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Attorney General Josh Shapiro secures 'hero pay' for police departments across Pennsylvania

On Tuesday, AG Shapiro announced that 'hero pay' retention bonuses for police officers who have been working in under-staffed departments can be funded.

HARRISBURG, Pa. — Editors note: The attached video is from July 8.

Attorney General Josh Shapiro announced new pay incentives for short-staffed police departments. 

On Tuesday, Shapiro announced that 'hero pay' retention bonuses for police officers who have been working in under-staffed departments can be funded via the recently passed state budget. 

“We owe a debt of gratitude to the men and women who have taken on extra shifts and worked longer hours, under the toughest conditions of their careers, to protect the public," said Shapiro.

The additional pay and bonuses may be funded from the recently authorized Local Law Enforcement Support Grant Program administered by Pa. Commission on Crime and Delinquency (PCCD). 

The grant program will award $135 million to local police departments to upgrade equipment, establish new units- including crisis intervention teams, retain law enforcement personnel, and recruit the next generation of police officers.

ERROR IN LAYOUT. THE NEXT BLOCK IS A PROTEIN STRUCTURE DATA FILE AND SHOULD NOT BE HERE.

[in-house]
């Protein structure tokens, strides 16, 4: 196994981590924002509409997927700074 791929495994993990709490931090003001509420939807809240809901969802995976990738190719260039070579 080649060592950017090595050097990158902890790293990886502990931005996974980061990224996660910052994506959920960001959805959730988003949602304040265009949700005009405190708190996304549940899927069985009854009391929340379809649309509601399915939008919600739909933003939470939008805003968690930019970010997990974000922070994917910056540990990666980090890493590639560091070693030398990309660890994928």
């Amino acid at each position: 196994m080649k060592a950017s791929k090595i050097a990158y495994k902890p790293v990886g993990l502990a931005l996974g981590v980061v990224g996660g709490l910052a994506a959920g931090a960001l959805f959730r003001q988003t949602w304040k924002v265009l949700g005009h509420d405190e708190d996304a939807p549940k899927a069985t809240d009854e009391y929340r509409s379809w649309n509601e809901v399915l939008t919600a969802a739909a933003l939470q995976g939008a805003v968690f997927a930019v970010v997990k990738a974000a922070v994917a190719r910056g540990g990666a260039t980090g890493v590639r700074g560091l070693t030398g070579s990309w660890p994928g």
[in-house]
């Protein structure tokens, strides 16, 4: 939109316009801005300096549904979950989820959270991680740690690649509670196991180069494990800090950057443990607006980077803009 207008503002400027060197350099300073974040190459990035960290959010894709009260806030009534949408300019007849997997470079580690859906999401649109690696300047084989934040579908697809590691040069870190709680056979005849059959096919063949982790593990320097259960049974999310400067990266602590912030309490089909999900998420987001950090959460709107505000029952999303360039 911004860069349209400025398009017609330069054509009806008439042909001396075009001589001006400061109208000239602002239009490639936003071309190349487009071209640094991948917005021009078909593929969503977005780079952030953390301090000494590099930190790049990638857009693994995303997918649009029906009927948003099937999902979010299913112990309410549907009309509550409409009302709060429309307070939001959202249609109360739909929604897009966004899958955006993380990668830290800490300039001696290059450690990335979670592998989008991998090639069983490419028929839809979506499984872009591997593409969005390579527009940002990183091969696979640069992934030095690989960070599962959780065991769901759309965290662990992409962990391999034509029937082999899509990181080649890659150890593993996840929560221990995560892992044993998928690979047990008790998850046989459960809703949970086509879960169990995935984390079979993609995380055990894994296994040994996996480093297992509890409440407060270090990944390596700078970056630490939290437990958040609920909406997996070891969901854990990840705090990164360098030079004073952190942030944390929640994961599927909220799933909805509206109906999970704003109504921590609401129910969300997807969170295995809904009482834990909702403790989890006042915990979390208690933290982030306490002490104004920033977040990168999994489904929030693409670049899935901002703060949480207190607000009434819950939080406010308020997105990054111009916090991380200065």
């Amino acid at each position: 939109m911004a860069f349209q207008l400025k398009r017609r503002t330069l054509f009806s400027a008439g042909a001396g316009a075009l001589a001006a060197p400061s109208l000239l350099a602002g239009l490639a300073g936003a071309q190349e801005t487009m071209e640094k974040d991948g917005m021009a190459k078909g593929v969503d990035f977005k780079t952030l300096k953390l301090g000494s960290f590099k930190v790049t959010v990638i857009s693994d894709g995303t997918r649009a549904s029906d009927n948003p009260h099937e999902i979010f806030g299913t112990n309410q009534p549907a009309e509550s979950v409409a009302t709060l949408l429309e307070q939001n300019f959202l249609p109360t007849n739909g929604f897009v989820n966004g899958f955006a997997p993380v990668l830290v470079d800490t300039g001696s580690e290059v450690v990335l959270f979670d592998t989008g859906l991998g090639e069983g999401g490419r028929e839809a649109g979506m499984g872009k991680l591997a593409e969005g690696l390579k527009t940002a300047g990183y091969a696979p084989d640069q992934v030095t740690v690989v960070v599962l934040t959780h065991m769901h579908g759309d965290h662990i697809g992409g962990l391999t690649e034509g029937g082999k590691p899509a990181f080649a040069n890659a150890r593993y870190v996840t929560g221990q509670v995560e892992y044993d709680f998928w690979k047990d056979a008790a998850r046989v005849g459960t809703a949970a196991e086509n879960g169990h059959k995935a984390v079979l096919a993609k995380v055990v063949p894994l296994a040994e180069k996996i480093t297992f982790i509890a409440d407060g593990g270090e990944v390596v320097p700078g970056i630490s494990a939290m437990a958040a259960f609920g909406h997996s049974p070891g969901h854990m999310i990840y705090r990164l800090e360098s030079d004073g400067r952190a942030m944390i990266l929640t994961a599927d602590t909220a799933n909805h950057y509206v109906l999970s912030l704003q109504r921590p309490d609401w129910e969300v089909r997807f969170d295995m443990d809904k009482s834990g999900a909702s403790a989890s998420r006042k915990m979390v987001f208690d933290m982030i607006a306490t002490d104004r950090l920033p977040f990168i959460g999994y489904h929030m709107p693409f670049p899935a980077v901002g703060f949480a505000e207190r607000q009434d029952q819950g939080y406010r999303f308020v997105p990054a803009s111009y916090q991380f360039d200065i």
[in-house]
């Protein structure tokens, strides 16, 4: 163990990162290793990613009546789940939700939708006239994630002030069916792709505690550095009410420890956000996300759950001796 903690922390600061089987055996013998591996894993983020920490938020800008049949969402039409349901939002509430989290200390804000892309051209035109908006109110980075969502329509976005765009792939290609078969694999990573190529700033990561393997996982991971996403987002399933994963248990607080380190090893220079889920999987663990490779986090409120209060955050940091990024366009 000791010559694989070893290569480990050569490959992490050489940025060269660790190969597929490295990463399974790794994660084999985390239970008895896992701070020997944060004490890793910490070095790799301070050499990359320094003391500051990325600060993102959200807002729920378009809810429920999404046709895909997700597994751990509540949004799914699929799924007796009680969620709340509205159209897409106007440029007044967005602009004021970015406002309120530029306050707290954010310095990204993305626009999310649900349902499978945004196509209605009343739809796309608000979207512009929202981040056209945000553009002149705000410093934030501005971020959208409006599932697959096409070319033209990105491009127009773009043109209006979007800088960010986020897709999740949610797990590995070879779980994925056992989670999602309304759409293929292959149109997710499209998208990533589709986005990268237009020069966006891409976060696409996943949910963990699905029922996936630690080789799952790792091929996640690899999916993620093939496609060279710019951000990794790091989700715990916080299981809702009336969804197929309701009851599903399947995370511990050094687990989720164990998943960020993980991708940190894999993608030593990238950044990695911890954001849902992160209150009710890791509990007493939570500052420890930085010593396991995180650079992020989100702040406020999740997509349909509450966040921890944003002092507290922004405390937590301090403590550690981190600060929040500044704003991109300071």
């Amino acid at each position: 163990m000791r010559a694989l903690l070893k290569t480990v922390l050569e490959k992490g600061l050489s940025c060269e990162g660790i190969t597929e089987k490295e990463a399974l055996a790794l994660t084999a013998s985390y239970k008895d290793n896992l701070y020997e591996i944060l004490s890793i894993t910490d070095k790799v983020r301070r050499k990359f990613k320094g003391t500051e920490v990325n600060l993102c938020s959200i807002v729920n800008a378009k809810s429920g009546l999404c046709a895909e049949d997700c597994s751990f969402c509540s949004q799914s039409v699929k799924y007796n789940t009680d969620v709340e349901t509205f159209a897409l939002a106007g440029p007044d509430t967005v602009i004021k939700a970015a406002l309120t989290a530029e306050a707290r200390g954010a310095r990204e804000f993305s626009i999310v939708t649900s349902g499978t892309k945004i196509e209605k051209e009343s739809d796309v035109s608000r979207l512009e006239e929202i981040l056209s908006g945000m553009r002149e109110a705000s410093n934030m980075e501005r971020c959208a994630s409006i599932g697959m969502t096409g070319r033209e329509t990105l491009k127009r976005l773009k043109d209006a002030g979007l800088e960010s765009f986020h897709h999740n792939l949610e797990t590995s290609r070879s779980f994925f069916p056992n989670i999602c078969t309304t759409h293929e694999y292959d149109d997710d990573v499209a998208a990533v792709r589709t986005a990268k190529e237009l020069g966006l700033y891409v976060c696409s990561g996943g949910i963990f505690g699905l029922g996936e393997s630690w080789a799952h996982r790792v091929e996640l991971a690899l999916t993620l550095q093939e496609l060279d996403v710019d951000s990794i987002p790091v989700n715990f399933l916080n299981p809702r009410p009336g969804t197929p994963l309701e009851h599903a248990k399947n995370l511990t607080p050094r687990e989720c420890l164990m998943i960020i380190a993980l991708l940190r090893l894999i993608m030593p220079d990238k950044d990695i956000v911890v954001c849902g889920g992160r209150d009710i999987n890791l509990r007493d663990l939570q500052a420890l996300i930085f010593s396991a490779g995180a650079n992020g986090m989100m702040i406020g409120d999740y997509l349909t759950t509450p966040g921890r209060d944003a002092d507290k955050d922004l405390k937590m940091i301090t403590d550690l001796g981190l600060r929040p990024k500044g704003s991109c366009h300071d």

In a letter to police chiefs across the commonwealth, Shapiro wrote that the Office of Attorney General will help any interested police department in Pennsylvania submit an application to give officers currently standing and in good standing a $1,200 retention bonus. 

Short staffing issues hs affected departments large and small across the state. Many departments have seen applications drop dramatically over the last few years. 

“I know that money alone will not reverse the shortage of officers in our departments,” said Shapiro. “Being a police officer is an honorable profession and is one of the best ways to serve the public." 

A survey of Pennsylvania’s 911 call centers from the same time shows one in five positions are unfilled with at least 350 openings statewide.

"We need a coordinated statewide response that includes recruitment programs that create new pathways to policing by introducing young people and the public to all the positive impact they can make in law enforcement and other in-need public safety careers," Shapiro said. 

The Office of the Attorney General has stated that they will continue to advocate for additional strategies, including expanding Act 89 funding, to cover the cost of training cadets. A coordinated statewide recruitment effort is also being planned, which will emphasize that being a police officer is an impactful way to serve the community. 

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